FDA Releases Mobile M2M Regulations

It’s no secret M2M is changing healthcare. Connected technology allows doctors and nurses to connect with their patients remotely, and it also provides easy access to a variety of data, thus ensuring convenience.

Naturally, the U.S. Food and Drug Admin. (FDA), www.fda.gov, has a vested interest in this technology, and what it offers to consumers. Thus, this week the organization issued a finalized guidance document for developers of mobile medical apps, which outlines the FDA’s tailored approach to mobile M2M.

For the majority of mobile apps, the FDA intends to be discreet about enforcing requirements under the Federal Drug and Cosmetics Act, as most pose minimal risks to consumers. Instead, the organization will focus on regulating apps which could harm patients if they do not work as intended.

“Some mobile apps carry minimal risks to consumers or patients, but others can carry significant risks if they do not operate correctly,” says Jeffrey Shuren, director of the FDA’s Center for Devices and Radiological Health. “The FDA’s tailored policy protects patients while encouraging innovation.”

The FDA is focusing its efforts on two types of apps:

• Those intended to be used as an accessory to a regulated medical device.
• Apps that can transform a mobile platform into a regulated medical device.

Apps under FDA review will be evaluated using the same standards the agency applies to other medical devices. The FDA does not regulate the sale or consumer use of smartphones or tablets, nor does it regulate mobile app distributors.

The FDA is likely wise to take a hard look at medical apps, considering the potential they have in treating illnesses and injuries. Case in point: Allegheny Health Network, www.alleghenyhealthnetwork.com, announced this week that it will be making use of C3 Logix concussion testing capabilities. This technology allows for the tracking of a patient’s dynamic vision reflexes, their ability to focus on moving objects, their motor skills, and balance via an iPad application.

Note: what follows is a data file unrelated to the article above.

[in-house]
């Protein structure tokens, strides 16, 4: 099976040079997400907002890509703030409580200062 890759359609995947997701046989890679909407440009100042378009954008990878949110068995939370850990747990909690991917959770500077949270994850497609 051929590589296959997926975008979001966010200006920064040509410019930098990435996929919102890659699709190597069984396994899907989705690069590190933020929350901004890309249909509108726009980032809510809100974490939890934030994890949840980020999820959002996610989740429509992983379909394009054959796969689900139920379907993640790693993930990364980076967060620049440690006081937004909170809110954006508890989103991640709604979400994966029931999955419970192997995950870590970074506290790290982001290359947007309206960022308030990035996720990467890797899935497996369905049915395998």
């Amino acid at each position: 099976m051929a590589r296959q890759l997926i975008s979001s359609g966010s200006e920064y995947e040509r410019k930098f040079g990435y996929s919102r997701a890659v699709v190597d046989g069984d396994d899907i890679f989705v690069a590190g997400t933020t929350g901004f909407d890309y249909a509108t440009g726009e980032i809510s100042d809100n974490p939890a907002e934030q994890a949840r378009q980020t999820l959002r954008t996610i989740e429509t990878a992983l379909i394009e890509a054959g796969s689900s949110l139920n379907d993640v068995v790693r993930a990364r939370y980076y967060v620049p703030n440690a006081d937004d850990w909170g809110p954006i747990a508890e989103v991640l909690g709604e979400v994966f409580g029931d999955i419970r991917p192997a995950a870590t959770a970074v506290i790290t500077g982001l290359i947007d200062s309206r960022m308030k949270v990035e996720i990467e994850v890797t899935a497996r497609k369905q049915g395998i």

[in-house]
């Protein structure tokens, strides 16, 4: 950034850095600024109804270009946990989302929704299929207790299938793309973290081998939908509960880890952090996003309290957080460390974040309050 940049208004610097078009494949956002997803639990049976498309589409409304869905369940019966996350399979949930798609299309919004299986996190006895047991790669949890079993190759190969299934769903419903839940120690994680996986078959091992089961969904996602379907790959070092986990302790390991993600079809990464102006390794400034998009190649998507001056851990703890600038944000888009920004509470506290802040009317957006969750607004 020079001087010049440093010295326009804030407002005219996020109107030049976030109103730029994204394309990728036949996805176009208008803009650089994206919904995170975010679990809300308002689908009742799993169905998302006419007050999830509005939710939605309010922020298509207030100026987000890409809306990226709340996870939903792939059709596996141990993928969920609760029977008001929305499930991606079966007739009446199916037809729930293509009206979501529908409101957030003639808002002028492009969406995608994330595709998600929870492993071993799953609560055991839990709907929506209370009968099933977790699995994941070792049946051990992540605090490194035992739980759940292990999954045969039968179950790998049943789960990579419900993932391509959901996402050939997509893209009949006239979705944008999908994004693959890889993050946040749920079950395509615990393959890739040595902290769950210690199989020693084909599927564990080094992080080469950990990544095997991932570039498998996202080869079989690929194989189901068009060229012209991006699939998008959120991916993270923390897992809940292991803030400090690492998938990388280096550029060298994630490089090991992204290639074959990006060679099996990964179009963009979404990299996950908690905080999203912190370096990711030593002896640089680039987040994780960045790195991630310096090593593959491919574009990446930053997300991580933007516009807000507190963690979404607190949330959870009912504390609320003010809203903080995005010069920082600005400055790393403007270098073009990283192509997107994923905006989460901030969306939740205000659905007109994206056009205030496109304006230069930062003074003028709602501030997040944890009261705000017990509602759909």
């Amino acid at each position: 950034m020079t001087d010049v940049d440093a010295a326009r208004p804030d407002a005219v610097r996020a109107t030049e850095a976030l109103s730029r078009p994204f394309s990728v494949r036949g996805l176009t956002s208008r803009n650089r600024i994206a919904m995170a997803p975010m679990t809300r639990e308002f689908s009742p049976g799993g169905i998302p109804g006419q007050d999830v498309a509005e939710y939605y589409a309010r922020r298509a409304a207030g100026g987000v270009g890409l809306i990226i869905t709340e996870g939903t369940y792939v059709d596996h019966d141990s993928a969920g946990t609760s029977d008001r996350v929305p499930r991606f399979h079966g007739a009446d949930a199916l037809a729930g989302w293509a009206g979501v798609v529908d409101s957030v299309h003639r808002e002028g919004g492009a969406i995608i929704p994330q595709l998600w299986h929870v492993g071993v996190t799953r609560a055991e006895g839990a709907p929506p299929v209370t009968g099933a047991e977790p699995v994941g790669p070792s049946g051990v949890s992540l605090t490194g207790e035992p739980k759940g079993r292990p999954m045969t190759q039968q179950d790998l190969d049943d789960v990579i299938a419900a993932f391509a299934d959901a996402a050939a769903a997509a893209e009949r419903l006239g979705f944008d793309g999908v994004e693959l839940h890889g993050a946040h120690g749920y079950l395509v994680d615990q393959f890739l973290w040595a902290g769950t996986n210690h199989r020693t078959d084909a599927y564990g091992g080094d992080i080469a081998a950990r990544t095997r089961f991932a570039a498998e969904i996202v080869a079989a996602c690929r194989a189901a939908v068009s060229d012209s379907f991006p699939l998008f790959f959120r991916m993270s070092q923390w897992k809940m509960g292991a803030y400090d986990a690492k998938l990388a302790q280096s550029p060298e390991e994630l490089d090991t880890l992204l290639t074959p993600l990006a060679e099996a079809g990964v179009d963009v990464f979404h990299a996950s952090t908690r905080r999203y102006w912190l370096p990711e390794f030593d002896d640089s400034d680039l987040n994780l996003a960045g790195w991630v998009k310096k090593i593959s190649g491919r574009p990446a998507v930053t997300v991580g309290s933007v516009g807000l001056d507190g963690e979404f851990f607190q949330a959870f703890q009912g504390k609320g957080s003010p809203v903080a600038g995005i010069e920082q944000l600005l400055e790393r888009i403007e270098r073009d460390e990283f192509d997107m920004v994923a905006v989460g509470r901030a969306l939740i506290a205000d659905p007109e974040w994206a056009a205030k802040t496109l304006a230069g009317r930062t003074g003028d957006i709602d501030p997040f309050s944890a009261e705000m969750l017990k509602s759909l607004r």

As the iPad is strapped to a patient’s back, the app collects data via an accelerometer and gyroscope to asses postural stability.

“By examining balance and other critical elements of concussion assessment that aren’t factored into existing diagnostic tools, C3 Logix is taking concussion evaluation to the next level,” says Edward Snell, director of Allegeny General Hospital’s Primary Care Sports Medicine Fellowship and Sports Concussion Clinic. He added: “C3 Logix’s comprehensive evaluation also will be extremely beneficial to physicians in developing personalized care plans to help each patient gradually and safely resume physical activity and eventually return to play.”

Mobile medical apps obviously have the potential to make a tremendous difference in the treatment and prevention of serious medical ailments. The question is, where will the next great mobile medical app surface?

Want to tweet about this article? Use the hashtag #M2M, #healthcare

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